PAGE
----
Who knew that a line of business which doesn’t have mass market appeal and has a sales cycle that’s measured in years, would be on a lot of bank marketing plans for 2021?!
It’s true. After decades of writing yawn-inducing brochures with exhaustive definitions of services like testamentary trusts, wealth management is being recognized as a low-capital-requirement, higher-than-average ROE banking division worth actively pursuing.
So how do you market wealth management today?
In general, there’s a foreshortening of strategy for most wealth management initiatives. For example:
- Gone are the days of benchmark goals. Watching breathlessly to see if investment portfolios outperform their quarterly benchmarks is being replaced with answering: “Do I have enough to buy the second house I want in five years?”
- The pot of gold at the end of the rainbow has historically been wealth accumulation. Today, as Boomers continue to replace worn body parts and live longer than projected, the goal is retirement income.
- Predictive analytics (if this, then that) are being replaced with customized value propositions (CVP) that specifically address competitive advantages. If you haven’t done value props, saddle up. They require painstaking three-part effort:
First, you must separate yourself from other wealth management competitors who are likely after your clients. Example: Unlike (the competition) … you need to find out who they are!
Second, identify each client’s wealth management goal, specifically. Example: For busy professionals with a vision of creating a legacy foundation to support clean energy initiatives.
Third, you need to answer why you’re better than the specific competitors you’ve identified. SAMPLE: Unlike Schwab and Fidelity, busy professionals who want to build a legacy clean energy foundation, should choose ABC Wealth Management because we provide specialists in eco-focused initiatives.
Bottom line, each of your top tier clients needs — and deserves — a CVP.
What do these things mean for your marketing team?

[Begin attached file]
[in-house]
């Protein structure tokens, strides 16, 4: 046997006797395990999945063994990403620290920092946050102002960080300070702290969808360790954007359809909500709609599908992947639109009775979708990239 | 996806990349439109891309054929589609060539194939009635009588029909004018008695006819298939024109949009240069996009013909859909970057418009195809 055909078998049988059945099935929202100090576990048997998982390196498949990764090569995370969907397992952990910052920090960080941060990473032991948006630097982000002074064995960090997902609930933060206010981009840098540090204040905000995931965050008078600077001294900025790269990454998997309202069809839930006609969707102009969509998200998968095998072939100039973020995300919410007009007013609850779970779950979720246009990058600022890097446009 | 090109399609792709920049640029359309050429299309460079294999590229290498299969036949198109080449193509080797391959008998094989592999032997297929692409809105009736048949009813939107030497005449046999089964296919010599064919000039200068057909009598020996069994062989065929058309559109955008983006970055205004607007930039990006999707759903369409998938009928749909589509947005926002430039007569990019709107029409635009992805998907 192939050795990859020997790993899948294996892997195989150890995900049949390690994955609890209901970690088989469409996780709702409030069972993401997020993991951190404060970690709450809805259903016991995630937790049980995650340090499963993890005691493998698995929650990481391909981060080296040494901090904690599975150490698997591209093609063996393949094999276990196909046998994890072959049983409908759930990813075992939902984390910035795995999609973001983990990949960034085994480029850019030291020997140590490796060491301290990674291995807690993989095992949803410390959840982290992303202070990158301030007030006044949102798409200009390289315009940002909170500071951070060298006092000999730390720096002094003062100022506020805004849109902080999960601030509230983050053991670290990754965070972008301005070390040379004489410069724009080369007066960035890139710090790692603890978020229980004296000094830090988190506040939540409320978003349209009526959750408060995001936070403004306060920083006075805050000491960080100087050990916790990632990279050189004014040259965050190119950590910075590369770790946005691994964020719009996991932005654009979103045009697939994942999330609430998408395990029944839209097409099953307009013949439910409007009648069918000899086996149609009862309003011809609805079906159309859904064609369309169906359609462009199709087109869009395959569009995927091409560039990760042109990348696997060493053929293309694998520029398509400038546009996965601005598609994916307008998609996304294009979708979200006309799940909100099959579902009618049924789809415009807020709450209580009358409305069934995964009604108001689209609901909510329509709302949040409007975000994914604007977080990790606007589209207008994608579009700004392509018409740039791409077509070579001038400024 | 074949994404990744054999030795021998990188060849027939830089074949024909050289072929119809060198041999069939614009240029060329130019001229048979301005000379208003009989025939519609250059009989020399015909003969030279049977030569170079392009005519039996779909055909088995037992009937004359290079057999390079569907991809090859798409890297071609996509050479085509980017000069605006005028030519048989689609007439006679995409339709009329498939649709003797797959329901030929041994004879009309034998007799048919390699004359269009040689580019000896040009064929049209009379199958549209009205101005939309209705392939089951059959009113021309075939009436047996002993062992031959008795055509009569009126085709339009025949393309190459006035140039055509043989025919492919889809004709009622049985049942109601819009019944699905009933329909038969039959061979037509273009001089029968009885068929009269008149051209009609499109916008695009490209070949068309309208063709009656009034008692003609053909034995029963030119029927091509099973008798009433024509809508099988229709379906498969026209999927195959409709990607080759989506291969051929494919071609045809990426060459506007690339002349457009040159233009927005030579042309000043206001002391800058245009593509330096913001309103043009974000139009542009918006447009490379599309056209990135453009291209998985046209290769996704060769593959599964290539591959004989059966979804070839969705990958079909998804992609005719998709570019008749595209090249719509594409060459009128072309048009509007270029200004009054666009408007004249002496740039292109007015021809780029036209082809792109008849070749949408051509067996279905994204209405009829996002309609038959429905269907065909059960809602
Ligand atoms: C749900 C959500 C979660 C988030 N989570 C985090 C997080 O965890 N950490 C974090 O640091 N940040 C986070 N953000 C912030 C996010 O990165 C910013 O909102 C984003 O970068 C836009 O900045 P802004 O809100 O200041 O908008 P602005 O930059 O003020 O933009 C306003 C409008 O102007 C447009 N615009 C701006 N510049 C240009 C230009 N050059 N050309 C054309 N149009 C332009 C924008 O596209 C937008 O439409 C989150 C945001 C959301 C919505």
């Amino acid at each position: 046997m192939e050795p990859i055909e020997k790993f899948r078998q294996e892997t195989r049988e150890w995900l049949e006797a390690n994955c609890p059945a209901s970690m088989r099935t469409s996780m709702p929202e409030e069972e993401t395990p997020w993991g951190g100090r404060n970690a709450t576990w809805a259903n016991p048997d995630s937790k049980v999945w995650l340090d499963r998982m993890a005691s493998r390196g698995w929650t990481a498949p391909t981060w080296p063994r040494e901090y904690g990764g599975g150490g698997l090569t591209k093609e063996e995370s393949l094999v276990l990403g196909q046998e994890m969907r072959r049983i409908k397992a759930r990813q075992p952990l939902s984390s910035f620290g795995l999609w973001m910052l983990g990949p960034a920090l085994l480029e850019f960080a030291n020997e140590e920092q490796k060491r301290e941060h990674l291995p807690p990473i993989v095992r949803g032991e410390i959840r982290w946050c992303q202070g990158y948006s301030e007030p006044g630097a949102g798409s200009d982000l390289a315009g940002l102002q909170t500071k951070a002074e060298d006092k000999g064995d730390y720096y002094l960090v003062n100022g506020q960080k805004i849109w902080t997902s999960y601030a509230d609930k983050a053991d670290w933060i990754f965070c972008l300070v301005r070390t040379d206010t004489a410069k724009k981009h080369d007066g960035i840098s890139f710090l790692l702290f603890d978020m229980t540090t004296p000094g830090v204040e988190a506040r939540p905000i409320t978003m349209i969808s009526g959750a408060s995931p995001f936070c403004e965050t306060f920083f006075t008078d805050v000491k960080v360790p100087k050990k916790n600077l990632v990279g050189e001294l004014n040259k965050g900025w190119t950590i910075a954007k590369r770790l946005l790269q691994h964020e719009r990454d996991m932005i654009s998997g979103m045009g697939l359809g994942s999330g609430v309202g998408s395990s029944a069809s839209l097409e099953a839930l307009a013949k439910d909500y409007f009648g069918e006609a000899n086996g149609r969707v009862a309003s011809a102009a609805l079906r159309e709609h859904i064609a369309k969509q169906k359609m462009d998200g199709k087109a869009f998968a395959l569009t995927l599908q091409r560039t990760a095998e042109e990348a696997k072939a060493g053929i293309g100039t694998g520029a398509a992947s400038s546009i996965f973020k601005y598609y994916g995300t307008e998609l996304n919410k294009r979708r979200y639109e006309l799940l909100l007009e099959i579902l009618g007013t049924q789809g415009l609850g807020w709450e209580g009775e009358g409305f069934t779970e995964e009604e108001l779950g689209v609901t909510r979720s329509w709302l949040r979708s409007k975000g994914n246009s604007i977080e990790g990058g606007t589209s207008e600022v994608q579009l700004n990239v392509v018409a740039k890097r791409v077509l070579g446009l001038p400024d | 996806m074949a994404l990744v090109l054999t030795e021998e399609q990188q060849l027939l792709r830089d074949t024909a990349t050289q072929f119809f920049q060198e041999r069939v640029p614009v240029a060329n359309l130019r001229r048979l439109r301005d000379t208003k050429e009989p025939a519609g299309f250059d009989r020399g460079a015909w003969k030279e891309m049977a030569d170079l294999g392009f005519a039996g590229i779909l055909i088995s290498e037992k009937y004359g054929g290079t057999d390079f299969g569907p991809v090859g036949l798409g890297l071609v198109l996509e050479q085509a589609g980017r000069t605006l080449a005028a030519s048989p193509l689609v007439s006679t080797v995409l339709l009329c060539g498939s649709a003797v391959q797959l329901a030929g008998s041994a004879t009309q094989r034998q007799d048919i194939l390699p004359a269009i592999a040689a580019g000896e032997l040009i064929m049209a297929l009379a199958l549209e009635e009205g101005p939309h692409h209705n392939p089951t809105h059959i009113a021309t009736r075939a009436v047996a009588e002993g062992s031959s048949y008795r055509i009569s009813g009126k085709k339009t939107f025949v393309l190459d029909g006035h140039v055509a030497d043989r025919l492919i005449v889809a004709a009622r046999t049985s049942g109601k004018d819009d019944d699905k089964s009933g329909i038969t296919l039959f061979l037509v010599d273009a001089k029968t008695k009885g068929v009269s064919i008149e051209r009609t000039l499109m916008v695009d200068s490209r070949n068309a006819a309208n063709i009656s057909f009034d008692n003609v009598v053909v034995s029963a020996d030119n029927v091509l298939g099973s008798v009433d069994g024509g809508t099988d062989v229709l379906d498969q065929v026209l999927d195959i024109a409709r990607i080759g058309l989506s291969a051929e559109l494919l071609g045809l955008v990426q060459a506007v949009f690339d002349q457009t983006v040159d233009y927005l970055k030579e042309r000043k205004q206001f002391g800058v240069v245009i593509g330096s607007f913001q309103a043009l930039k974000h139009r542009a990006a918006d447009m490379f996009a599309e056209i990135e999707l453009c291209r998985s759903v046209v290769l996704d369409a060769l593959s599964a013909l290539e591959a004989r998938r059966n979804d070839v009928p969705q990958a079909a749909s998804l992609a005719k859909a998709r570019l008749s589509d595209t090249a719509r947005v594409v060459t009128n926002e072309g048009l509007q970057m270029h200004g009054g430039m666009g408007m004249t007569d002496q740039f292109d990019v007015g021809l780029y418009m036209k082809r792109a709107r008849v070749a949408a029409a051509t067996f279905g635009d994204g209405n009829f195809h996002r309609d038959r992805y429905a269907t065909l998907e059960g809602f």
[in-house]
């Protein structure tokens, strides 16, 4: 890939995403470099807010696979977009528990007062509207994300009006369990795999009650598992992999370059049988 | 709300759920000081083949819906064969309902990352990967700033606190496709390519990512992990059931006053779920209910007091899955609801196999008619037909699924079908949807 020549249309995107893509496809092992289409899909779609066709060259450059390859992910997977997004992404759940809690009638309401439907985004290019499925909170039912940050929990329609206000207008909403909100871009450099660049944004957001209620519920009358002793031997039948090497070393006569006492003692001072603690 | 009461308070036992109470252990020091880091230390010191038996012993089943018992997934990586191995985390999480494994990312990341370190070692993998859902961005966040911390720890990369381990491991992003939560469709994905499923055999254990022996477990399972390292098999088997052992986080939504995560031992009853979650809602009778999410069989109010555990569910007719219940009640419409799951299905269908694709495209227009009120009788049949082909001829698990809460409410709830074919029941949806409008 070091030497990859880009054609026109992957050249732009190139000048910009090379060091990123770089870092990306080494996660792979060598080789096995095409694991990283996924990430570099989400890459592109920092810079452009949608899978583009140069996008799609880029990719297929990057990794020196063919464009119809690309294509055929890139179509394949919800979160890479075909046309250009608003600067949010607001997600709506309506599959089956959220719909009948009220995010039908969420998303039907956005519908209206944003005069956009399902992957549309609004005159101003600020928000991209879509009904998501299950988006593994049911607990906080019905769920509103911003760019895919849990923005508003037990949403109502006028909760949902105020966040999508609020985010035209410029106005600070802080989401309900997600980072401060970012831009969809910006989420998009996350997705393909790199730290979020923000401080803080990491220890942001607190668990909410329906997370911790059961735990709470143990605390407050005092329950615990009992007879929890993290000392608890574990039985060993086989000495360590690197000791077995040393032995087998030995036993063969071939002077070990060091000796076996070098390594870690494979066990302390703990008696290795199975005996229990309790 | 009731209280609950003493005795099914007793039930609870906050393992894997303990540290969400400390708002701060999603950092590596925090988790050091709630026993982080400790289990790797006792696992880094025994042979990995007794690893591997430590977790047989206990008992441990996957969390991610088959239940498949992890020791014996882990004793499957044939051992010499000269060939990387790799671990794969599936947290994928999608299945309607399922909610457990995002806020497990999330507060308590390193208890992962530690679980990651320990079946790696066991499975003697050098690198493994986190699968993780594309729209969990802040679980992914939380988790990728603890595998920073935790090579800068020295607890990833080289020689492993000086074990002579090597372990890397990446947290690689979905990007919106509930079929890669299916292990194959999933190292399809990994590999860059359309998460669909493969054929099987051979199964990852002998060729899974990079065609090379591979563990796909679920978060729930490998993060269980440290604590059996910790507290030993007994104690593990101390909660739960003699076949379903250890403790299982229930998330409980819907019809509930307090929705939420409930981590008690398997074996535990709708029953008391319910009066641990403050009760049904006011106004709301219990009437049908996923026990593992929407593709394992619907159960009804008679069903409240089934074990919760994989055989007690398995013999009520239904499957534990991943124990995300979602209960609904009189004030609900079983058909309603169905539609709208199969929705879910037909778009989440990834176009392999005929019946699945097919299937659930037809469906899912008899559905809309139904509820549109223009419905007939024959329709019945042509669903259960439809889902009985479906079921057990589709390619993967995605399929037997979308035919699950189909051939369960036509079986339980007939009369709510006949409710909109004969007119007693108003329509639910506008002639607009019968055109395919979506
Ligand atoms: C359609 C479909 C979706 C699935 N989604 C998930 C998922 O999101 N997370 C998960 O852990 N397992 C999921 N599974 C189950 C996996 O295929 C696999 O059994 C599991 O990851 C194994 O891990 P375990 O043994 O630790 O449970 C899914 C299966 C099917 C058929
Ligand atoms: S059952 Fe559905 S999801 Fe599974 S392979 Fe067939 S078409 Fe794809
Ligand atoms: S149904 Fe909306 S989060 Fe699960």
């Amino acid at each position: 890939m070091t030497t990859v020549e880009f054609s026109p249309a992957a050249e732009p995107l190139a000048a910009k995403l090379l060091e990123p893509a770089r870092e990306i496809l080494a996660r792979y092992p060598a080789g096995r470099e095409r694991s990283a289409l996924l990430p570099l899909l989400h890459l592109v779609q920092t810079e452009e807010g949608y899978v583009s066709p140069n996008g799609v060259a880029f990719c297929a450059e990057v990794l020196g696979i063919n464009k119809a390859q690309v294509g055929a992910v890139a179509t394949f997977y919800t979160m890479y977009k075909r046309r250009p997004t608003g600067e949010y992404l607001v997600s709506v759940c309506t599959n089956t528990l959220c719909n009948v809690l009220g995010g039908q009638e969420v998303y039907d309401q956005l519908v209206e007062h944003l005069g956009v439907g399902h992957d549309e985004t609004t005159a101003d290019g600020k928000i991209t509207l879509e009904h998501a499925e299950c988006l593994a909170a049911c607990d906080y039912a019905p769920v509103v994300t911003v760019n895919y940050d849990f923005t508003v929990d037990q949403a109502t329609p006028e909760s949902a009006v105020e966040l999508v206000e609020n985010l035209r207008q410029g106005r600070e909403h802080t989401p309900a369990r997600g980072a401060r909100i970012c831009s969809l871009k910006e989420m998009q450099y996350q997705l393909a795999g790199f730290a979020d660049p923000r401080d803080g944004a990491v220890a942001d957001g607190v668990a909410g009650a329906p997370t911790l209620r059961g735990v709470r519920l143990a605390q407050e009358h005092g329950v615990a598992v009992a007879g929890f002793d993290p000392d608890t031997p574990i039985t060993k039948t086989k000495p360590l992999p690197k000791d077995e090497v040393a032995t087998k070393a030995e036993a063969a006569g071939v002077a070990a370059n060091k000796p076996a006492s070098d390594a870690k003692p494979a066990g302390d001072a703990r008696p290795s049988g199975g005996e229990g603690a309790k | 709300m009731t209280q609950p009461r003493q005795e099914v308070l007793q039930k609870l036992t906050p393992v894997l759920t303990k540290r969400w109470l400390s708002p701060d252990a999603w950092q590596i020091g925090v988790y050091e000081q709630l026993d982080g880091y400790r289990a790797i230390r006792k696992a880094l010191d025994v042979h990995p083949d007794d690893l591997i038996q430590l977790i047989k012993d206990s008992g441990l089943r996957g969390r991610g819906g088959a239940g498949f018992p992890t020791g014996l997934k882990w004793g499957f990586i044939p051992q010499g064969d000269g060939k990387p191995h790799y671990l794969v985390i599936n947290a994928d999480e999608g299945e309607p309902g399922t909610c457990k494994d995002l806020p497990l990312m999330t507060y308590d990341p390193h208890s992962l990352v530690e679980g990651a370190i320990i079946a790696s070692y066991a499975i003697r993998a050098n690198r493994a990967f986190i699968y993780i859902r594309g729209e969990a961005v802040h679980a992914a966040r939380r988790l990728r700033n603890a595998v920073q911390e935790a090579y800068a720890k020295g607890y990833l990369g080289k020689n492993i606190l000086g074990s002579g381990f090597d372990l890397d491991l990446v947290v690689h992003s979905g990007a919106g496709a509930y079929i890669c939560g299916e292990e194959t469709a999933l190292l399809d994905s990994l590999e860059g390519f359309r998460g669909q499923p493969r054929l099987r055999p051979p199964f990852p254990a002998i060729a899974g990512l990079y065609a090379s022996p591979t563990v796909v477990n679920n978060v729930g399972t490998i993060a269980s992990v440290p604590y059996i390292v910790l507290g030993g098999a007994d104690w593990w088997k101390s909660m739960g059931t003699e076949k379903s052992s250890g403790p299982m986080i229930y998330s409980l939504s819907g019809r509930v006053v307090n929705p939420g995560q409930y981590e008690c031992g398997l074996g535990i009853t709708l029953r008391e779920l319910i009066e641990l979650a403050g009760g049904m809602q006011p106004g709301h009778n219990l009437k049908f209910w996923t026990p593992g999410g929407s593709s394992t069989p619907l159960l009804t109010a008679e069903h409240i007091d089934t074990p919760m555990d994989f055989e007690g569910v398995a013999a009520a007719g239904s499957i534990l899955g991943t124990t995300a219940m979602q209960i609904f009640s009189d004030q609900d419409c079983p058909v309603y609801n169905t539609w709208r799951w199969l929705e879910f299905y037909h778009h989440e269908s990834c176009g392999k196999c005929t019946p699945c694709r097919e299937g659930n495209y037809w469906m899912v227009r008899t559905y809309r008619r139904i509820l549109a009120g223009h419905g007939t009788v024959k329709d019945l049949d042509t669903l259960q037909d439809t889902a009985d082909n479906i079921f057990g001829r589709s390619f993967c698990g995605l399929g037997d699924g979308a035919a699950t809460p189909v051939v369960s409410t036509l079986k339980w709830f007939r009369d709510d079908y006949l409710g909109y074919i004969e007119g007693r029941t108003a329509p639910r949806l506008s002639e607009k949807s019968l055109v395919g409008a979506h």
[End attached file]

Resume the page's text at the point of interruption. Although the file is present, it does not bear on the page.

First, talk about your wealth management team, not products. Clients want diverse people with complementary and specific skills.
Second, get comfortable with ESG drivers. In case you don’t know, that stands for environmental, social and governance. It means that as you create content, be sure to link services not only to client goals, but client values and beliefs. It also means creating communication on the non-financial impact of the client’s portfolio in addition to its financial impact.
Third, the market is hot. Get out there with your new business development initiatives. Social selling is proving to be a viable channel and don’t forget referral incentives. Case in point: Merrill Lynch onboarded 17,000 new clients between January and September 2020. Yup.
Fourth, today’s younger investors don’t fear market volatility because they have the power of time to recover, so talking instead about downside is more contemporary. Watch your vocabulary. Portfolio rebalancing is not nearly as engaging as hedging, etc.
Want to answer the ubiquitous question: “How do we attract millennials?” Talk to them about opportunities for fractional investing in the brands they revere and use every day. Think Amazon and Apple.
So simple. So right. I love this.
This nugget is from one of the Raddon Research analysts. We’ve used them as a trusted source for, well, at least 20 years.
Let’s recap, marketers:
- Wealth management is worth your time, and some decent budget numbers.
- Throw away tired platitudes and over-worn words that motivate no one.
- Get aggressive. Go big or go home. Train your team to refer. Act like wealth management is important because it is.
Don’t sell the book. Sell the next chapter and prospects will relate to you. And remember, a lot of enterprises are trying to get a date with your clients, so (metaphorically speaking) wash your hair. Be attractive. Be attentive. Be the It Girl.